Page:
A season-ending injury sustained by Reggie Bush on the sidelines at the Edward Jones Dome in St. Louis may have been noticed by West Virginia NFL fans. The San Francisco 49er was injured during a slip and fall on concrete just past the sideline, raising a mass of complex questions as to who is responsible for the injuries sustained and to what degree.
The outside perimeter of the field is surrounded by a concrete apron, which is unusual in NFL stadiums. Among the player’s injuries was damage to the knee, terminating his season. Under the terms of his contract, Bush will still receive the balance of his pay for the season, but there is a chance that the player may also be able to recoup damages from the owners and operators of the stadium if a premises liability lawsuit does end up being filed.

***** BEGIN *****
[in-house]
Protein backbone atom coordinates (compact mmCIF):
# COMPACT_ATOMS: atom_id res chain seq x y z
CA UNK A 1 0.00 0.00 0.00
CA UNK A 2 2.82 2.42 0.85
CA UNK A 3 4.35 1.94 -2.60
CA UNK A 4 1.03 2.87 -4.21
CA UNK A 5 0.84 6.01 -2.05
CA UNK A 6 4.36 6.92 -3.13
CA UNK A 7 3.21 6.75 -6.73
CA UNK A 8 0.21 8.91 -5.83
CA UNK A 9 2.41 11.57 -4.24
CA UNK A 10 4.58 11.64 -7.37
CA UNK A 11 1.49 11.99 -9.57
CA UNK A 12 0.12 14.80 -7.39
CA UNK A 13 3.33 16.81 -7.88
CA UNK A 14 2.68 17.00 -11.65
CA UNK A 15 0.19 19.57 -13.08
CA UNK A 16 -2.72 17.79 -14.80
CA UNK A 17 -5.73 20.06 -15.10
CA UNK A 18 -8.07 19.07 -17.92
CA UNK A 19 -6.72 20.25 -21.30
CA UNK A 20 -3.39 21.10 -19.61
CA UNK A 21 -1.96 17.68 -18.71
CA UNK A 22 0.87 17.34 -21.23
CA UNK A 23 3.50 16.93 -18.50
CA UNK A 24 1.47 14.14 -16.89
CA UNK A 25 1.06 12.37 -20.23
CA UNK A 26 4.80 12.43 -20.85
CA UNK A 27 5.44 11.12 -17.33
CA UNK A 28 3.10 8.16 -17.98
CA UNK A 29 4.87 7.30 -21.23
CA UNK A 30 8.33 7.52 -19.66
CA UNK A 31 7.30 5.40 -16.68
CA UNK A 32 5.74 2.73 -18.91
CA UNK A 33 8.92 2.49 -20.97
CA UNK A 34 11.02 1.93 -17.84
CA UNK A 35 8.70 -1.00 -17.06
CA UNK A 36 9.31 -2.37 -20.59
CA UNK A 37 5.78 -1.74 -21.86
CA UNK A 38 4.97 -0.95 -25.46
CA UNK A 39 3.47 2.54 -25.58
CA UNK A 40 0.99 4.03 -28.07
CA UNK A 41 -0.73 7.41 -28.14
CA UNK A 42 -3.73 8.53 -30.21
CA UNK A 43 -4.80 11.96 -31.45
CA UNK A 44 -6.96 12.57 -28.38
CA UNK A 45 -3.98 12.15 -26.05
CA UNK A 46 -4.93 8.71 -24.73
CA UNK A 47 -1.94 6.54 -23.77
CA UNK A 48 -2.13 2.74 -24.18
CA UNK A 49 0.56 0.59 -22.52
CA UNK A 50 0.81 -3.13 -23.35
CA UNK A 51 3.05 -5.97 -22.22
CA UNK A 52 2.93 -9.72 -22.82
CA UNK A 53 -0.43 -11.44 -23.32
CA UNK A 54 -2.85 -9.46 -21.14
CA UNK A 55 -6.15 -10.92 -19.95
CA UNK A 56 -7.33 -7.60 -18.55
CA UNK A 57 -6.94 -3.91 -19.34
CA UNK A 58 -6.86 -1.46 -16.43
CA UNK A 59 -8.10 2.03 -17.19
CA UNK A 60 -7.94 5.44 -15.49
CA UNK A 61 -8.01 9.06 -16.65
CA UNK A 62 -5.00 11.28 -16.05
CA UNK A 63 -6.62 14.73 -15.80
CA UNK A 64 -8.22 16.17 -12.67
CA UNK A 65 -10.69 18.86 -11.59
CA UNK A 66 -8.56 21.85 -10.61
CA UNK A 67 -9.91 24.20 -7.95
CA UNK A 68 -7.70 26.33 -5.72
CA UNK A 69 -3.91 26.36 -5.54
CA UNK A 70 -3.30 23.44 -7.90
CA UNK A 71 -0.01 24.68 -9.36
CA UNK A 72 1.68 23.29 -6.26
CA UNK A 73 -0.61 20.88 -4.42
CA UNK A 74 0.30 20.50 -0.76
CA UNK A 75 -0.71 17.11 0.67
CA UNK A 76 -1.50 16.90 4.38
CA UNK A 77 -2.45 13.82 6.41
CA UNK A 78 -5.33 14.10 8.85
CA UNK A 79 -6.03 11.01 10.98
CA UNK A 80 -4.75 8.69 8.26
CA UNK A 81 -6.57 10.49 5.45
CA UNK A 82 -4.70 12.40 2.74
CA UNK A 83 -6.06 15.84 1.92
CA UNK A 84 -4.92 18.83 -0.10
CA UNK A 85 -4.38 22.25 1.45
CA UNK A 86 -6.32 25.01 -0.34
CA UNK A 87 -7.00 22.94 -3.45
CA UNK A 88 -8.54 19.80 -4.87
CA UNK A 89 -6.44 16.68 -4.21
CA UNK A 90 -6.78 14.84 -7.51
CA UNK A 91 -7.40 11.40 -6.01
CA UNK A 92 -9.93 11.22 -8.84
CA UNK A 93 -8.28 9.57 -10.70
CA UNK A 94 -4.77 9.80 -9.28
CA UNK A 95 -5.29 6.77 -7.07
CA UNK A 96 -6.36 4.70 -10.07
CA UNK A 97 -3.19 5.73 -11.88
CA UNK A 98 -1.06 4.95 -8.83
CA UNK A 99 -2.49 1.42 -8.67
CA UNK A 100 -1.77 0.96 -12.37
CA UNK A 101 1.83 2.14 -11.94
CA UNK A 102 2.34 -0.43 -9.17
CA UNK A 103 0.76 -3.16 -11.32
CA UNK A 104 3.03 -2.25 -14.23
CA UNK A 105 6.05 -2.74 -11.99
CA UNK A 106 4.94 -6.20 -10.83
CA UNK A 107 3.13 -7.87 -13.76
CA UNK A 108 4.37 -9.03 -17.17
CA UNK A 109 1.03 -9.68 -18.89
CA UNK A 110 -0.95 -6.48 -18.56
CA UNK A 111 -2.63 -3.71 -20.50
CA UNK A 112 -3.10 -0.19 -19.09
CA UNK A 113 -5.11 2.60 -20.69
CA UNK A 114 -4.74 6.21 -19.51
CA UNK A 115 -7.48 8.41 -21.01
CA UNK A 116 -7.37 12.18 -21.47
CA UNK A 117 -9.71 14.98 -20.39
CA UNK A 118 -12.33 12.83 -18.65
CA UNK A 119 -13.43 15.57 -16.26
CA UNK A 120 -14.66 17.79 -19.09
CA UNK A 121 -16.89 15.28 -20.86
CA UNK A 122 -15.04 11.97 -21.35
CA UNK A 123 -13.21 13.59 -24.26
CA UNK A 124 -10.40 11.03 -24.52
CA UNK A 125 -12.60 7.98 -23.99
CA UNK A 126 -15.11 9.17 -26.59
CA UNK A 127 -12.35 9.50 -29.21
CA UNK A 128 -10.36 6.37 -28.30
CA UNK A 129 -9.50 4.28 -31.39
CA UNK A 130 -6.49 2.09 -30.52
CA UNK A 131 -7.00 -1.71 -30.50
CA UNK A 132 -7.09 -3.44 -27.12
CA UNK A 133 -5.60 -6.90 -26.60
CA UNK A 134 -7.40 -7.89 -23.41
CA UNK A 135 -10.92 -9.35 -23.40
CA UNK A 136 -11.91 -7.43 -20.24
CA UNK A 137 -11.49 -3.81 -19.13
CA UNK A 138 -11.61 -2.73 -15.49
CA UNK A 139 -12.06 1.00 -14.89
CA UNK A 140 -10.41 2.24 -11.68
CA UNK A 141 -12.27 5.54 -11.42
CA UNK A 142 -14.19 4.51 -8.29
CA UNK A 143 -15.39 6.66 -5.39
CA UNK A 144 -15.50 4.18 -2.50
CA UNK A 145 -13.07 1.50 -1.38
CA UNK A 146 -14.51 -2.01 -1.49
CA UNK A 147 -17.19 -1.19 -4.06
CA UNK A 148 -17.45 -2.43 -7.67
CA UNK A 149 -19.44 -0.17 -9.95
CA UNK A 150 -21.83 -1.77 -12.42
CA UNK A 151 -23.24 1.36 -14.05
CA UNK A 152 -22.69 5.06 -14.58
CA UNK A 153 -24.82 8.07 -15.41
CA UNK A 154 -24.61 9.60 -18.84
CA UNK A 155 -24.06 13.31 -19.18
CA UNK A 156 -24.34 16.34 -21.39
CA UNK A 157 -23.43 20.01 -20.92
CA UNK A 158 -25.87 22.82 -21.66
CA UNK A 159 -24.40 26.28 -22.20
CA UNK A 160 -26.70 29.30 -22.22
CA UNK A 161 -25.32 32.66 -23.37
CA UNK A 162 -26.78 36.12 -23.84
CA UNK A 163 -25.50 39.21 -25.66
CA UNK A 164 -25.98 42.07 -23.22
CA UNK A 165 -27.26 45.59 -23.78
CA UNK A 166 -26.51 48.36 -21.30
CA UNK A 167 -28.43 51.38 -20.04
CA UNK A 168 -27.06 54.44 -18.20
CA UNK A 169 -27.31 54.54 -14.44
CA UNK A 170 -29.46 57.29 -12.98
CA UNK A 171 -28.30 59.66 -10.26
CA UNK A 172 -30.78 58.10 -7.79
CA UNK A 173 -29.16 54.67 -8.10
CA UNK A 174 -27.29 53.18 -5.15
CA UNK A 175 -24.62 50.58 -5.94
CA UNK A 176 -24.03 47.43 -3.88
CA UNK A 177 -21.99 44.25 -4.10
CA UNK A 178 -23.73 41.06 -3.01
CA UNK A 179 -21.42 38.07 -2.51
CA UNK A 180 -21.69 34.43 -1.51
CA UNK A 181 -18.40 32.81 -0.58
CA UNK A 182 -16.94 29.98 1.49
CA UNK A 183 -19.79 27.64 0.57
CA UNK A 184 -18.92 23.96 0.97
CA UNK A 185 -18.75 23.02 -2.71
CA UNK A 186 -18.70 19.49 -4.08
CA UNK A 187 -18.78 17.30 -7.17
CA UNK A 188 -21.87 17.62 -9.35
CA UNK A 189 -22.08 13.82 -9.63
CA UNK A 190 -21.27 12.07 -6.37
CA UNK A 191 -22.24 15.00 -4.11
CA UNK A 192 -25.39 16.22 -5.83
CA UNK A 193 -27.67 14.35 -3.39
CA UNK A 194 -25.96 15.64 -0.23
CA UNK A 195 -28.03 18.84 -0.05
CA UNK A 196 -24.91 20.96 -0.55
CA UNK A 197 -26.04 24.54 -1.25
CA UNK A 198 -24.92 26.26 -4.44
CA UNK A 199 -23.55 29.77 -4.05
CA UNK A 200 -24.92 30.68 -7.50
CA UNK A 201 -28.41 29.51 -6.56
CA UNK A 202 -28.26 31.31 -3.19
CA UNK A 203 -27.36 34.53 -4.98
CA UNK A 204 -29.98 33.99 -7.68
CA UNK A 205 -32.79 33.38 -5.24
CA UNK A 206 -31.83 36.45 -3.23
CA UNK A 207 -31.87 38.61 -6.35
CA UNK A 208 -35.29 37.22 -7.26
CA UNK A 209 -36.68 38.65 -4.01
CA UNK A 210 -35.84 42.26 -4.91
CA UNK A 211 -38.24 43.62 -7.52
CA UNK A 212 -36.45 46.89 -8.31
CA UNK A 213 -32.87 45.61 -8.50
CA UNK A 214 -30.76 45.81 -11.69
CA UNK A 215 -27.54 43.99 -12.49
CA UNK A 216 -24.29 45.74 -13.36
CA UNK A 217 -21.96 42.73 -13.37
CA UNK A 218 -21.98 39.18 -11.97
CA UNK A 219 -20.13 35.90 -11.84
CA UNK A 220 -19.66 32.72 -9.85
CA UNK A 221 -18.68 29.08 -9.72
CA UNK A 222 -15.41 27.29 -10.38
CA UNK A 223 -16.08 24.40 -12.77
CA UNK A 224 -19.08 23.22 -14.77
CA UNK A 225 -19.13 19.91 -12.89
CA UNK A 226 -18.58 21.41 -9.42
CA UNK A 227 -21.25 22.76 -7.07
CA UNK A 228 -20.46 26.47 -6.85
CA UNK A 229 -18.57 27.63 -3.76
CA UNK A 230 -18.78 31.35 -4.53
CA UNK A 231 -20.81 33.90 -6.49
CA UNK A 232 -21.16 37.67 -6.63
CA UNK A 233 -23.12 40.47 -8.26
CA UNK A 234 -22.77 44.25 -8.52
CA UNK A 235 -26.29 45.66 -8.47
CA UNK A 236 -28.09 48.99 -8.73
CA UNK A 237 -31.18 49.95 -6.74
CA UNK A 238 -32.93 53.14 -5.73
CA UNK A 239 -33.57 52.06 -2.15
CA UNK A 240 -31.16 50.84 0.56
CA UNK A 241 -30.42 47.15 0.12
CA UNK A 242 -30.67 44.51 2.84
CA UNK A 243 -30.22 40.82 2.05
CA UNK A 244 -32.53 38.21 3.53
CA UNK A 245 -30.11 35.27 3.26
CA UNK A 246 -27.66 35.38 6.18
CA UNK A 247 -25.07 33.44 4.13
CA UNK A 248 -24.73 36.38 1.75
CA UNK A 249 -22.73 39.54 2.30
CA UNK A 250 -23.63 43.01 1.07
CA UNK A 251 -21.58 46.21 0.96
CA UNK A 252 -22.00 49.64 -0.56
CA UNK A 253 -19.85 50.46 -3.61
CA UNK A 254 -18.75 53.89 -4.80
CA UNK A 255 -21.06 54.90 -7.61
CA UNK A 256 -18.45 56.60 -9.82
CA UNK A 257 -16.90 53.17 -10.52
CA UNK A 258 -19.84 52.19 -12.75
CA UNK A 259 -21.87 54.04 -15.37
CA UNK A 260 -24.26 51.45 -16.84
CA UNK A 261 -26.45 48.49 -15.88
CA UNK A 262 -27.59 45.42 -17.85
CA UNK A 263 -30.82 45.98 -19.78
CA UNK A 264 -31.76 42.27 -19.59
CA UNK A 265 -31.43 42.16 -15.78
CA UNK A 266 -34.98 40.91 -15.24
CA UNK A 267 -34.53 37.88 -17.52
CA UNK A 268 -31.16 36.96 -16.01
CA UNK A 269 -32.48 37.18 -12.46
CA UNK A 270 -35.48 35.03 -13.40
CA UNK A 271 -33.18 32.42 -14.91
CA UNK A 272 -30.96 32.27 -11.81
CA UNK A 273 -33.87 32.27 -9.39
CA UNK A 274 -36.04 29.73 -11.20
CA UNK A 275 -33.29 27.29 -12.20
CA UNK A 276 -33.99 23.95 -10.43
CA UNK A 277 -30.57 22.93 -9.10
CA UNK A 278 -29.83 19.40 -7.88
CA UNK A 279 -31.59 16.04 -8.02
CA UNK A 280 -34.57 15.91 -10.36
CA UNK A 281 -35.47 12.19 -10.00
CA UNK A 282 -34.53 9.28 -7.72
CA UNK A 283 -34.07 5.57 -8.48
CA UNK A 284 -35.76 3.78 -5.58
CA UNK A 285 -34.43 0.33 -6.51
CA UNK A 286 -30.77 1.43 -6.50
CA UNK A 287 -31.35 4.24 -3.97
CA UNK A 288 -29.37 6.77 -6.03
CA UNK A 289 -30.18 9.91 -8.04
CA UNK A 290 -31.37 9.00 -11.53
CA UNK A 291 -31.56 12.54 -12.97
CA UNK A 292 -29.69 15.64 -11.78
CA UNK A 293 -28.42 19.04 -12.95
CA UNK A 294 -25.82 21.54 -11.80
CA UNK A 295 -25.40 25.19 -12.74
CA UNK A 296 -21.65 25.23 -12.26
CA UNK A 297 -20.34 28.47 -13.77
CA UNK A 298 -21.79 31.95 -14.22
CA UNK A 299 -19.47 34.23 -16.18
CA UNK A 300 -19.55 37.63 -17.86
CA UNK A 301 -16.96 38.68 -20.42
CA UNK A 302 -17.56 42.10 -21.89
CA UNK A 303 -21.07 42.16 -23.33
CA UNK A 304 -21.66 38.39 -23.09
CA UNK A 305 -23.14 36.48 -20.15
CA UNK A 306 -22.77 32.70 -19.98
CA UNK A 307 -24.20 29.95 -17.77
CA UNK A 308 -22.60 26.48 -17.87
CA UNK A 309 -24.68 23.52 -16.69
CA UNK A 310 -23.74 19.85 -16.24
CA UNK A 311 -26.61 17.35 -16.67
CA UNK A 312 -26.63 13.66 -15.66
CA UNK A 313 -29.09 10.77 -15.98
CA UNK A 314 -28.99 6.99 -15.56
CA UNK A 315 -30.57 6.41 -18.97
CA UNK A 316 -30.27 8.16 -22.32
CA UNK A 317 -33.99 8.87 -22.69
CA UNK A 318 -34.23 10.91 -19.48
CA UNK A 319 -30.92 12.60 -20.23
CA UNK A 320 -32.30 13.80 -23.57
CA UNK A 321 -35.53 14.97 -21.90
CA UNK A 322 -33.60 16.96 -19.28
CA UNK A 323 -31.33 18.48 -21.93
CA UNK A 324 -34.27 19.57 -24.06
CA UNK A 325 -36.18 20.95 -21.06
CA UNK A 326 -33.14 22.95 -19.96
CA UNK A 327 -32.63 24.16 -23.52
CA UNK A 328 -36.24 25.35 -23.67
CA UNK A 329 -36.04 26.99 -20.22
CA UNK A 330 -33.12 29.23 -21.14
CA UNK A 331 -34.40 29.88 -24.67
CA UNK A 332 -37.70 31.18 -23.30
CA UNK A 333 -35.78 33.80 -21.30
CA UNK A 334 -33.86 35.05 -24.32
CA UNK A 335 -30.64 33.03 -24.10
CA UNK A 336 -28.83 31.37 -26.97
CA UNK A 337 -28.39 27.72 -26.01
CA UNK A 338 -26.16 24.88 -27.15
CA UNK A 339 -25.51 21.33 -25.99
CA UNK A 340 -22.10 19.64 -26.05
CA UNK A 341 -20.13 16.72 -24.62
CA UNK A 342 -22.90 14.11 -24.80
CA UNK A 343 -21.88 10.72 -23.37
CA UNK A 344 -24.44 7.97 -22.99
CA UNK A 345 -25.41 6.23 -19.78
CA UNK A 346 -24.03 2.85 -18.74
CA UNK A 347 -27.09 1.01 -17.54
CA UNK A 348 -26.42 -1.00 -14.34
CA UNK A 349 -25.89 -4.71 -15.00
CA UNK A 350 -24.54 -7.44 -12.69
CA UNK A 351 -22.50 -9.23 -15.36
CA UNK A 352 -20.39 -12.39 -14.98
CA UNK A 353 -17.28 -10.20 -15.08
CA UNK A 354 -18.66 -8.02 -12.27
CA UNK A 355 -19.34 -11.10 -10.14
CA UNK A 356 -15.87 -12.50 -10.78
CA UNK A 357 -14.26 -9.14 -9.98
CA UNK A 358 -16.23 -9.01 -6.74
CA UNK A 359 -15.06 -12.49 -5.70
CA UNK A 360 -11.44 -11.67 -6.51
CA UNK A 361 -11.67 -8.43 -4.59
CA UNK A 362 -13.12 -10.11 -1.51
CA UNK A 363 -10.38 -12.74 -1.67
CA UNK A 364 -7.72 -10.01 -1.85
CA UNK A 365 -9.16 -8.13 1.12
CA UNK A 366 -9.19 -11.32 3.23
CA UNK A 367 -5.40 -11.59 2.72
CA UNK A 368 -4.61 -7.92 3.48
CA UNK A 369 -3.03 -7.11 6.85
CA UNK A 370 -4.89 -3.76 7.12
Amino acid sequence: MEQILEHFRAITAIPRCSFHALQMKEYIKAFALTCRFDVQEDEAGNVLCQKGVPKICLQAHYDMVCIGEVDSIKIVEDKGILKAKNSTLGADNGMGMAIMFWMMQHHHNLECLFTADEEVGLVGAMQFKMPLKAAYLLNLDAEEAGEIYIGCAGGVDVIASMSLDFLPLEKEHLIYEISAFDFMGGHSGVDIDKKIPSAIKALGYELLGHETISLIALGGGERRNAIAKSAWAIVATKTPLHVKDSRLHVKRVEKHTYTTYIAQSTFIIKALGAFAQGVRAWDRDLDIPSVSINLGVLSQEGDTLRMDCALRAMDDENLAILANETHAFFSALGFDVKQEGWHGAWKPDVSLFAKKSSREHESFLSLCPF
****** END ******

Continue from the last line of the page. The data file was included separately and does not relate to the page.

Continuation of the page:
While the litigation is under consideration, it is possible the NFL collective bargaining agreement may preclude civil action against the St. Louis Rams, who do not own or operate the Edward Jones Dome even though they call it home. The injury would most likely be considered the same as a slip hazard anywhere else outside the actual zone of play, such as on a wet floor or stairs.
An attorney considering the viability of a premises liability lawsuit on behalf of an injured client may begin by considering the conditions that led to the injury, whether such injuries have occurred in the past, what corrective measures were taken and other factors that may influence the claim. If a dangerous condition existed that the property owner was aware of but failed to correct, the owner could be held financially responsible for the losses that were sustained.